As the gun fight rages on, on Saturday, fast food workers across the nation voted to escalate efforts for $15 an hour pay and union membership using nonviolent civil disobedience. More than 1,300 workers came together at a convention center in Chicago to discuss the future of a campaign to spread to dozens of cities in less than two years, Tammy Webber reports, Fast Food Workers Vow Civil Disobedience. The Service Employee International Union provides financial and organizational support to fast food protests. They began in 2012 in New York City including daylong strikes and peaceful demonstrations outside this year’s McDonald’s Corp. shareholder meeting where 130 protestors were arrested for stepping onto company property. Saturday’s convention in Villa Park, Illinois, included session on civil disobedience and leadership training. Rev.William Barber II, head of the North Carolina NAACP, said: “People should not work and be willing to work and then be denied living wages and be denied health care because of greed. This movement is saying that America is less than she promises to be, morally and constitutionally, by denying living wages. If you raise wages for workers, you buoy the whole economy.” The movement comes as President Barack Obama and many other Democrats try to make a campaign issue out of their call to increase the federal and state minimum wage which stands at $7.25 an hour for federal wages or about $15,000 per year for40 hours a week. Obama and others want to increase it to $10.10. The restaurant industry argues that a $15 hourly wage would lead to business closing and job cuts. According to Webber: “The National Restaurant Association said last week that increasing wages to $15 will not solve income inequality and that the campaign was an attempt by unions to boost dwindling membership.” Scott DeFife, the association;s executive vice president of policy and government affairs, said protesters are “demonizing” an industry that employs all ages, backgrounds and skill levels instead of focusing on policies to increase education and job training. Unfortunately, many workers say that people stay in these jobs for years because they are the only ones available. Barber believes that “this movement is intensifying and it is going to shake the moral consciousness of this country.”

White House and Congress: The Great Economic Divide

On Friday, Vice President Joe Biden called for Republican and Democratic governors to lead the nation out of the mess that has crippled Washington and insist that Congress approve billions of dollars to repair the country’s aging infrastructure. The Associate Press reports (Vice President Joe Biden calls on governors to lead nation), during a meeting of the National Governors Association, Biden explained: “The way things have gotten today, and I’m not singling out any party or any group of people – the politics, the culture in Washington, it’s become too personal, it’s too corrosive. I think you’ve got to lead us out of this mess we’re in.” The three day conference held this year in Nashville gathers state leaders from both parties to collaborate despite partisan differences on immigration, health care and education. Even with the bipartisan tone, many governors face midterm election in a season where the balance of power in the statehouses could potentially be decided and ending some presidential campaigns before they begin. Biden, a potential presidential contender himself, said the political climate in Washington was less divisive when he began serving in the Senate three decades ago at a time when white segregationists served openly in Congress. In addition, he said Republicans and Democrats have long agreed on the need to reinvest in the nation’s infrastructure and workforce development, however the current climate even with needed spending has been bogged down by politics. The main concern for governors right now is the deadline for Congress to pay for the federal Highway Trust Fund that allows states to maintain their transportation infrastructure. While a short term bill will most likely pass in Congress, governors want a long term plan. Unfortunately, many governors are reluctant to give any suggestion on how to fund their infrastructure in the long term. As for right now, fuel taxes are the main revenue source, but they have not been raised in 21 years and aren’t keeping pace with spending. In addition, the bipartisan Senate proposal to increase the federal gas tax has failed. It is hard to say whether infrastructure issues will play a role in the coming elections, although Washington’s struggles with what was long a bipartisan issues is emblematic of voters’ overall view of Congress, which as the Associate Press puts it is at an all time low.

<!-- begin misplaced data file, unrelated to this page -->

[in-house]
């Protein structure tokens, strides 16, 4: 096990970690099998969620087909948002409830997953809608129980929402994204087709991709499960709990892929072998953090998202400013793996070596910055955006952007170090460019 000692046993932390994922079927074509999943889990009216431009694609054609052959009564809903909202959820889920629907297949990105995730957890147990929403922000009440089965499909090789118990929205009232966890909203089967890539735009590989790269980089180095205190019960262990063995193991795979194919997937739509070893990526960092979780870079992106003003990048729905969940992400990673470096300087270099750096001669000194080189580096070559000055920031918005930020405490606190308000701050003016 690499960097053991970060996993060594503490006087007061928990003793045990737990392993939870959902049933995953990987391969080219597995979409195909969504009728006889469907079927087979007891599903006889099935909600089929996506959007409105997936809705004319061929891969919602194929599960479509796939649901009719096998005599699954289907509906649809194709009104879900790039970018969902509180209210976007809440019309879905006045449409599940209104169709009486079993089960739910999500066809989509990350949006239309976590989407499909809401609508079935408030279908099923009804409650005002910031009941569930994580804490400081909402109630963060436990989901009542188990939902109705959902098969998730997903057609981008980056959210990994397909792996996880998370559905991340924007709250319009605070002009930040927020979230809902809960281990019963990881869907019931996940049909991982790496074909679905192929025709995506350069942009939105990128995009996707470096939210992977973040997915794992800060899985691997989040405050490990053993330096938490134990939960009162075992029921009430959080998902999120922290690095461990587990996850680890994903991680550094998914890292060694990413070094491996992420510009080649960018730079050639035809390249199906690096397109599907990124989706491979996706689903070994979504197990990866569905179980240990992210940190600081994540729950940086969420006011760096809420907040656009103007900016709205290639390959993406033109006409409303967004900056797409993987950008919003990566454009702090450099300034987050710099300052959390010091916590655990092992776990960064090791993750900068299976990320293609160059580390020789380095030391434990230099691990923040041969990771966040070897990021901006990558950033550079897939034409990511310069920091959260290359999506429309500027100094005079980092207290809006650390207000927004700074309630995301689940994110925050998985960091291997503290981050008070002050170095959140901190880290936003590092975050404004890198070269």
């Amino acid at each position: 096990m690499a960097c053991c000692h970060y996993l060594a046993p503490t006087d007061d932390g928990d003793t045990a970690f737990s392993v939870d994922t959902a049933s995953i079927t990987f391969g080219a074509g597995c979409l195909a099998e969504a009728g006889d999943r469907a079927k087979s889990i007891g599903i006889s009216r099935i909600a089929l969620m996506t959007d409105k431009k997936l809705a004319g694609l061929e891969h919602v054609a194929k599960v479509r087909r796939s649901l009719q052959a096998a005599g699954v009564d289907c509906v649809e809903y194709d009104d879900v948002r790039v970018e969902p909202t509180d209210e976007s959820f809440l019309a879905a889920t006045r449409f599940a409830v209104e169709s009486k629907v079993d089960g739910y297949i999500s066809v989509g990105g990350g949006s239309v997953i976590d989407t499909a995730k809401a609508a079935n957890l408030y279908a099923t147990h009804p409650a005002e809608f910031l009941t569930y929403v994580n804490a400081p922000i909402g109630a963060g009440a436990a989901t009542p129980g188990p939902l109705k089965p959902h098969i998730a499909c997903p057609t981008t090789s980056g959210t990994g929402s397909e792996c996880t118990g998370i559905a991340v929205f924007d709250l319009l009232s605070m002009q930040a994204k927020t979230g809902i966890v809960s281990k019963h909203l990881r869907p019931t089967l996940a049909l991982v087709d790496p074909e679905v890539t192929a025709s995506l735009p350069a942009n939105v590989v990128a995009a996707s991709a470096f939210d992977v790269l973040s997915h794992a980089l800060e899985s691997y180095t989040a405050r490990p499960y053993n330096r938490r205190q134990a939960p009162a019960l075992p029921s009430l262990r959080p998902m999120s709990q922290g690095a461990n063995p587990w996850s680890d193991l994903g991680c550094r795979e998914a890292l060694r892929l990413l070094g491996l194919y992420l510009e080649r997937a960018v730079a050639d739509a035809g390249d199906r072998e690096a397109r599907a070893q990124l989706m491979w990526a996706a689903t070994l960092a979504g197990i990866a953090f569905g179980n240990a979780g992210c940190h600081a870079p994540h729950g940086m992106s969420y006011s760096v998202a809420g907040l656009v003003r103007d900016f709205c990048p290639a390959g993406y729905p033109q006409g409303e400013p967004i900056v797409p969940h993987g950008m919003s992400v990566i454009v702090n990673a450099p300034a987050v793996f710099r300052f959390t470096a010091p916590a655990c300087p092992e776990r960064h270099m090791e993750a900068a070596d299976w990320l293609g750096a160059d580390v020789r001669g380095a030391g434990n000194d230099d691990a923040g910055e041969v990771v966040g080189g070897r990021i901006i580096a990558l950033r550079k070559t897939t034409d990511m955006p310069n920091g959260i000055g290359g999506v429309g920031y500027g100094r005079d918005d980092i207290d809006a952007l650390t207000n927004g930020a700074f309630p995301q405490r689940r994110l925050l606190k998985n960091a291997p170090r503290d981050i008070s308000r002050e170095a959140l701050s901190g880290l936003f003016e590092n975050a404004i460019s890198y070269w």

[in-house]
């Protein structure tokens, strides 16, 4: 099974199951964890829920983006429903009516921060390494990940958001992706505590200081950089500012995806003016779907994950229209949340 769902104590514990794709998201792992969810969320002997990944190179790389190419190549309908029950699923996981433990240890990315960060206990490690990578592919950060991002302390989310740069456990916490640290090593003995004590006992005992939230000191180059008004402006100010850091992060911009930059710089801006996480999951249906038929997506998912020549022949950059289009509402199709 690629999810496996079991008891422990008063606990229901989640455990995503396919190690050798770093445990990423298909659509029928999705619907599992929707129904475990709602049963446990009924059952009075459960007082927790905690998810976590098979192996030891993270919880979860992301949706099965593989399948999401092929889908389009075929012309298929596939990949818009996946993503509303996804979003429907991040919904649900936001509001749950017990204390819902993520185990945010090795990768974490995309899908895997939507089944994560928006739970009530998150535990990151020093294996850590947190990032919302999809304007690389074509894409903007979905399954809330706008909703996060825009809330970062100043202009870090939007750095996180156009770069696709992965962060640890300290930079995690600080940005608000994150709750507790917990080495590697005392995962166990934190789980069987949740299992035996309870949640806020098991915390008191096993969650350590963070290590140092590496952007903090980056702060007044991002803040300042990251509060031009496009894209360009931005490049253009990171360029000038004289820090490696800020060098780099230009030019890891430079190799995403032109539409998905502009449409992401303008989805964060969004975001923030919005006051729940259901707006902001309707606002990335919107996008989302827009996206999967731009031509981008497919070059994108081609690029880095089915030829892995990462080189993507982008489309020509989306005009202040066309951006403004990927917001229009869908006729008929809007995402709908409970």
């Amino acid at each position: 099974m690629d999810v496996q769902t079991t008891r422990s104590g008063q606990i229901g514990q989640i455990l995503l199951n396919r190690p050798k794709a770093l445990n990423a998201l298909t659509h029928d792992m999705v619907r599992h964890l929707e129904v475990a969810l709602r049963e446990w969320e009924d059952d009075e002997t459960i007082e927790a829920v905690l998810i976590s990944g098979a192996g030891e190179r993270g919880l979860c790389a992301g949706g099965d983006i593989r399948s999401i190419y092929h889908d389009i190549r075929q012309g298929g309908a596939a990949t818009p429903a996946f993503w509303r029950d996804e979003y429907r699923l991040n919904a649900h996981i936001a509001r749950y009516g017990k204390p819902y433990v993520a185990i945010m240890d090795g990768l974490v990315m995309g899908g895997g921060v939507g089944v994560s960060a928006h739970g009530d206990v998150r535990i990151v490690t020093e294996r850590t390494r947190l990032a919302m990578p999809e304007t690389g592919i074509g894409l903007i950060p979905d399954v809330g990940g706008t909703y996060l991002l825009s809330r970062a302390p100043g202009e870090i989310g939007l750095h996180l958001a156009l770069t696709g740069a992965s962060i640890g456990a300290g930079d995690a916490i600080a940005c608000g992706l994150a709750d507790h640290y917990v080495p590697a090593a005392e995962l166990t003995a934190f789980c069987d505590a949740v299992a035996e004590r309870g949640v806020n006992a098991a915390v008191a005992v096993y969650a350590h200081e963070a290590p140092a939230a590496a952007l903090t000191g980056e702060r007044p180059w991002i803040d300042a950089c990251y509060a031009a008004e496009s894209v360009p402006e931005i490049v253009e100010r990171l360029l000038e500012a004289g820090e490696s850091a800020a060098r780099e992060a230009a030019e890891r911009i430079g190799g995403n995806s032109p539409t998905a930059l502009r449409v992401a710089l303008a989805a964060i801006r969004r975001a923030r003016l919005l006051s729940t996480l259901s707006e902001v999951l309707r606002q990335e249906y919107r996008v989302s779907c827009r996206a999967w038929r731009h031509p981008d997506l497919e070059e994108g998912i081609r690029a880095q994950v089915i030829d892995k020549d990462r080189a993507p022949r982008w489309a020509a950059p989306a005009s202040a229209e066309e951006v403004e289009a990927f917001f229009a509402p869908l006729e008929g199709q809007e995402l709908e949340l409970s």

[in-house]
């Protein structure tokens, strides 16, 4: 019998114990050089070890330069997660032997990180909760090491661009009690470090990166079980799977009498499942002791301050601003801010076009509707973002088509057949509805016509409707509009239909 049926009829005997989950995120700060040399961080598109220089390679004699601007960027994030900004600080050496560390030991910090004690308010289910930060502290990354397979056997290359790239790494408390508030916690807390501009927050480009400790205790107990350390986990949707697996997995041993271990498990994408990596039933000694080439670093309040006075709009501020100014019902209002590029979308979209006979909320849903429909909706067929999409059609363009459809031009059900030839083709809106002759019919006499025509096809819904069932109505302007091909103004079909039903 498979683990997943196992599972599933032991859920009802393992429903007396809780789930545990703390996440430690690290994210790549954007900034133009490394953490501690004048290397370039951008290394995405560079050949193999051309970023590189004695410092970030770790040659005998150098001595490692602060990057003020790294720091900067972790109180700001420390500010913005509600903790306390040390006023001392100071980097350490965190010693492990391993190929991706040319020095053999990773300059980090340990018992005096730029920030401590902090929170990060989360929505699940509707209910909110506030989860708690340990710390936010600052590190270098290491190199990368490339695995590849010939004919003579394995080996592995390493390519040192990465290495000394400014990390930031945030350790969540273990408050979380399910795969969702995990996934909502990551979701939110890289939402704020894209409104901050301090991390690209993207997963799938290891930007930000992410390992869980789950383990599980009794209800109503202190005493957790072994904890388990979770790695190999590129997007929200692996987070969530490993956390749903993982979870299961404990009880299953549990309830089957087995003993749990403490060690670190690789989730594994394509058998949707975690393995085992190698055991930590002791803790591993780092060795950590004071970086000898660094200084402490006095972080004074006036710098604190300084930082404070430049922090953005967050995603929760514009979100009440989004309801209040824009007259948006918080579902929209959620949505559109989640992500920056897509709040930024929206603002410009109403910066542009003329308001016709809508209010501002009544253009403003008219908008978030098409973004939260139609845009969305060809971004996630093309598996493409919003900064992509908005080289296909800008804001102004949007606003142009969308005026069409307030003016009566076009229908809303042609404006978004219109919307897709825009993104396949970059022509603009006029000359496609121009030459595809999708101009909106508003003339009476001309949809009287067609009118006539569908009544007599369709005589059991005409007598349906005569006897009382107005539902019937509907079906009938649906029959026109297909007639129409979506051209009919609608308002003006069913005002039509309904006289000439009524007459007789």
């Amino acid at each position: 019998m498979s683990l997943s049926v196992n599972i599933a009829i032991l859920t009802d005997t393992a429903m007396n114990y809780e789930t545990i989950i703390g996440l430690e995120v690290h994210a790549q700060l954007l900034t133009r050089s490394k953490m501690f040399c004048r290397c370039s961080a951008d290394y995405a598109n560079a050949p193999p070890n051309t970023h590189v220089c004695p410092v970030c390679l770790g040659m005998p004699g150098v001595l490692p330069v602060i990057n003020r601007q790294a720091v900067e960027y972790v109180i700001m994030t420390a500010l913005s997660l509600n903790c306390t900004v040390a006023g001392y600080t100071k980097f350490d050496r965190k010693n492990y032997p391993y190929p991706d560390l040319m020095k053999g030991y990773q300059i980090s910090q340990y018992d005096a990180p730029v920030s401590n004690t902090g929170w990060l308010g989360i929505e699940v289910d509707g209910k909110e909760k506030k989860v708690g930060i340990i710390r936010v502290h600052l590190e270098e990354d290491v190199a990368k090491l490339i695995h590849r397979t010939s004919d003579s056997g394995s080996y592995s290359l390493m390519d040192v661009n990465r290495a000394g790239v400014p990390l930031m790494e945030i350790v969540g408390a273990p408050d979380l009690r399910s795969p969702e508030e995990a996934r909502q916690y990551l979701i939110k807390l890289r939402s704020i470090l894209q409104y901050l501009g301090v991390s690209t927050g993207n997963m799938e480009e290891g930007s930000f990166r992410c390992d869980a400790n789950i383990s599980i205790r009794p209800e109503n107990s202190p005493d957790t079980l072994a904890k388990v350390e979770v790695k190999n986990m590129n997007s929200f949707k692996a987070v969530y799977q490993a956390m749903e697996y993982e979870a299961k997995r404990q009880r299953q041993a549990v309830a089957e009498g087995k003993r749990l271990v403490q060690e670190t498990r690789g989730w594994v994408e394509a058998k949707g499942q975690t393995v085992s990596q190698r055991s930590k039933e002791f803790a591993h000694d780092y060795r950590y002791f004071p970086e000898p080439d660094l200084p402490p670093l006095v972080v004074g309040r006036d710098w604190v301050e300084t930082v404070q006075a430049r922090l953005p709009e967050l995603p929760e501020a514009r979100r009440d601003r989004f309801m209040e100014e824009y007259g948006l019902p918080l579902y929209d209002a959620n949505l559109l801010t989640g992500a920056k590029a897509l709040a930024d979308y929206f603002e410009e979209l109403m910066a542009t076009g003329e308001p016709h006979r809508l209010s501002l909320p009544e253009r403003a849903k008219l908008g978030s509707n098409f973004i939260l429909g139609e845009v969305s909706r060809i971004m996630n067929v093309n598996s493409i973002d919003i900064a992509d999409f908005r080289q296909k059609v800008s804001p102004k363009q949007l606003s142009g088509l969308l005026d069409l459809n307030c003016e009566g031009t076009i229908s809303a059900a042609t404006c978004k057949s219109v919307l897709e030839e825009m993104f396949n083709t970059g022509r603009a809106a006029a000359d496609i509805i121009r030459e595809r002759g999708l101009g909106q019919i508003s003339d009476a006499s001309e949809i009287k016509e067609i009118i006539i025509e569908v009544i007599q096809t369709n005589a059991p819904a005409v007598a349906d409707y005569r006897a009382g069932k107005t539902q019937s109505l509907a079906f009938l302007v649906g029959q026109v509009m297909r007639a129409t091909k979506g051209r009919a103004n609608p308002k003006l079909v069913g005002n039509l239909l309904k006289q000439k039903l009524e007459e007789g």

Meanwhile back in Washington, the Treasury Department on Friday said the June surplus totaled $71 billion, following a $130 billion deficit in May, putting it on course to record the lowest annual deficit since 2008. The Associate Press reports that the government also ran a surplus in June 2013 due in part to dividends from Fannie Mae, the mortgage giant under federal conservatorship for the past six years. For the first nine months of this budget year, the deficit totals $366 billion, down 28 percent from the same period last year 2013, while tax receipts are up 8 percent compared to the prior year and spending increased 1 percent. The Congressional Budget Office is forecasting a deficit of $492 billion for the full budget year ending Sept. 30.